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HomeAdvice10 things to think about when buying a starter home

10 things to think about when buying a starter home

With the arrival of large international companies in Costa Rica and better paid jobs, developers have adjusted their market to smaller homes and apartments in condominium, also called a starter home. A starter home is usually heavily financed with only 10% down payment and 90% financed by a bank over a period of 30 to 40 years.

You will have noticed there are a number of developments in the Central Valley on offer and it is hard to find out which starter home will adjust best to your needs and budget. If this is the first time you are buying a home, you may have no idea how to make an educated decision.

First of all, you will need to know a few things before looking at properties for sale, so sit down and make a list of the following items:

  • First, talk to a loan officer at the bank of your preference.
  • Find out if you will be able to get financing (most banks only finance residents).
  • Determine if you need financing and how much of a down payment you can make.
  • Ask the loan officer what your budget would be, but to take into account closing costs, a home inspection, loan fees, etc.
  • Determine where are you looking to live (beach, city, rural, distance in relation to work, amenities, medical needs etc.).
  • Are you looking for a house or a condo – apartment?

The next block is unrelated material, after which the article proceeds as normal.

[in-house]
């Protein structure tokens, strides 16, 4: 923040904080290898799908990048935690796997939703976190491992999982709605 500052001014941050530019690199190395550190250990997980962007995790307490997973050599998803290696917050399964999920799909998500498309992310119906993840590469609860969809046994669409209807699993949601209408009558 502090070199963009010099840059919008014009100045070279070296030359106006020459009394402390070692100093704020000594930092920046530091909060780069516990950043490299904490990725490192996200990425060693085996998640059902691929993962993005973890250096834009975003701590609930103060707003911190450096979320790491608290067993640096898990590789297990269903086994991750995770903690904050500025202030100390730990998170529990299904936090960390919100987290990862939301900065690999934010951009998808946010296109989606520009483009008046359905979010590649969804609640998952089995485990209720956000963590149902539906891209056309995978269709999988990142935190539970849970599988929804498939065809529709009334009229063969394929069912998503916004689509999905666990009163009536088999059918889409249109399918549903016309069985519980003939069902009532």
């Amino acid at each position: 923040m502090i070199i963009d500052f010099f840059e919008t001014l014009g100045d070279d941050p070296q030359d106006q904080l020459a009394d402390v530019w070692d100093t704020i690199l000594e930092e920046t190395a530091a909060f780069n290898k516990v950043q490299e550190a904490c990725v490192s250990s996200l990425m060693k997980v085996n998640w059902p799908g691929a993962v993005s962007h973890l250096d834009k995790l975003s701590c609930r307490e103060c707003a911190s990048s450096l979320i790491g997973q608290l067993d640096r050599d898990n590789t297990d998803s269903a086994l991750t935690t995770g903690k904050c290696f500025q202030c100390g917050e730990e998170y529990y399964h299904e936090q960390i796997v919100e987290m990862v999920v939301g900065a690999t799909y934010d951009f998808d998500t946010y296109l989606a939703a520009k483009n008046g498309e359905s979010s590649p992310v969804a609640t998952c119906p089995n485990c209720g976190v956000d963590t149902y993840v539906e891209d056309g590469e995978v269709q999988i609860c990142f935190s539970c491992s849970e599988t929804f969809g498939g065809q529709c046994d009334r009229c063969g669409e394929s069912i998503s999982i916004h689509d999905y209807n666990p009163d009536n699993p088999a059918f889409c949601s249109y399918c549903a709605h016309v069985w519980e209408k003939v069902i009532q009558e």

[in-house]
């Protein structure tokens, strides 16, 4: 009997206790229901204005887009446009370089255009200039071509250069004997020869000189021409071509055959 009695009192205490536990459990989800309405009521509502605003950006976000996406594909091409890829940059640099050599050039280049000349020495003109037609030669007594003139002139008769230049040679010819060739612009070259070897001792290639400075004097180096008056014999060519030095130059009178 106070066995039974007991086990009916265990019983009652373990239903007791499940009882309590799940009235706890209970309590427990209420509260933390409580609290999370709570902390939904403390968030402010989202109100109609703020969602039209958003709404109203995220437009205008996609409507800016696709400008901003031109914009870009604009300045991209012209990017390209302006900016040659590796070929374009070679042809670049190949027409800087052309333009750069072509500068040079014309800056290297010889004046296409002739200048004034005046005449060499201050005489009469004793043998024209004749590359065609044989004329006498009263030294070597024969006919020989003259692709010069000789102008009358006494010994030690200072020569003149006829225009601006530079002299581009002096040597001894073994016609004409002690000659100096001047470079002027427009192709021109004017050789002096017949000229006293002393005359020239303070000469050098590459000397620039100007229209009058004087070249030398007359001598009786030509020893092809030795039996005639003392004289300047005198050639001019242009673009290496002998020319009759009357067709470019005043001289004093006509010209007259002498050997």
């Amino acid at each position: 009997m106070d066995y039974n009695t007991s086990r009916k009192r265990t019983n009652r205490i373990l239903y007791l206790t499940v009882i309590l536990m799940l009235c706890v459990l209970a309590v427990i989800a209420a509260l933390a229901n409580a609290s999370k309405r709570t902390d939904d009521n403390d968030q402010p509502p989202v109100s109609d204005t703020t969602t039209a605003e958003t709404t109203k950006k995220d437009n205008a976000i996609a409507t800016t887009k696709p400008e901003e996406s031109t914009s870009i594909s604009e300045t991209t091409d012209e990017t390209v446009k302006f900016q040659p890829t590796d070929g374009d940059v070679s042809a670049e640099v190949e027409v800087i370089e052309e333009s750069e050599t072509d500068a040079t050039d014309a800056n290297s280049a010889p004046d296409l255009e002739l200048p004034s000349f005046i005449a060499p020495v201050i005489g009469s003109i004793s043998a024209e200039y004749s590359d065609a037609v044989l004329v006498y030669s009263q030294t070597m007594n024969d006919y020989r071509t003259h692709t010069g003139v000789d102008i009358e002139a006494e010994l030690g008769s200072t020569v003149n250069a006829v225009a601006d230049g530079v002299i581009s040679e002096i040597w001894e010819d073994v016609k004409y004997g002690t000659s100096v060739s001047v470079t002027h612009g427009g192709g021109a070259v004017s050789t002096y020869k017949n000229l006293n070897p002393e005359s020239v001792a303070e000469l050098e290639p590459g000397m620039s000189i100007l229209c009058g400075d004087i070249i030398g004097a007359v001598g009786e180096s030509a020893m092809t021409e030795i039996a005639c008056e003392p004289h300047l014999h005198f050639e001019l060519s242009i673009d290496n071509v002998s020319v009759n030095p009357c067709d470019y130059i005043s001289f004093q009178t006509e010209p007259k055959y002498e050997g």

• How many bedrooms and what kind of floor plan do you want? Do you want a garden? A terrace?
  • What size property do you want?
  • What amenities are important for the community to have, like: playgrounds, gym, pool, tennis court or anything else.
  • Any other requirements you might have.

Once you have the list, your next job is to find out what properties are available in the market that meet your requirements. You could call a real estate agent, but you will find that very few real estate developers pay real estate commissions because they don’t want you to be represented by someone who takes your side and they want the commissions to go to their own sales people.

Ivo Banner American-European

If you would like to be represented by a professional real estate agent who can guide you through the process, you can sign a buyer’s representation agreement with a real estate agent and pay that agent half (2.5%) commission yourself, which you will easily recover by being represented by a knowledgeable agent who is on your side and can negotiate with the developers for you.

How do you know which developers offer the starter home you are looking for? If you Google for Costa Rican real estate, you will find many real estate websites with a variety of starter homes for sale. Another great option is to surf the Tico Times real estate section. In addition, you will be able to find free real estate magazines as Inmobilia, Property Magazine, Property Hunters, Casa Galería and 4SalebyOwner in most large grocery stores.

Unfortunately, developers do not advertise their prices or most of the details about the properties they sell, so you need to take the time and make the effort to call all the developers advertising starter homes in the magazines or involve your real estate agent in the process from the beginning.

Ivo Henfling, a Dutch expat who has lived in Costa Rica since 1980, founded the American-European Real Estate Group back in 1999 which was the first functioning MLS with affiliate agents from coast to coast.

Ivo Henfling can be reached at (506) 2289-5125 / 8834-4515 or at

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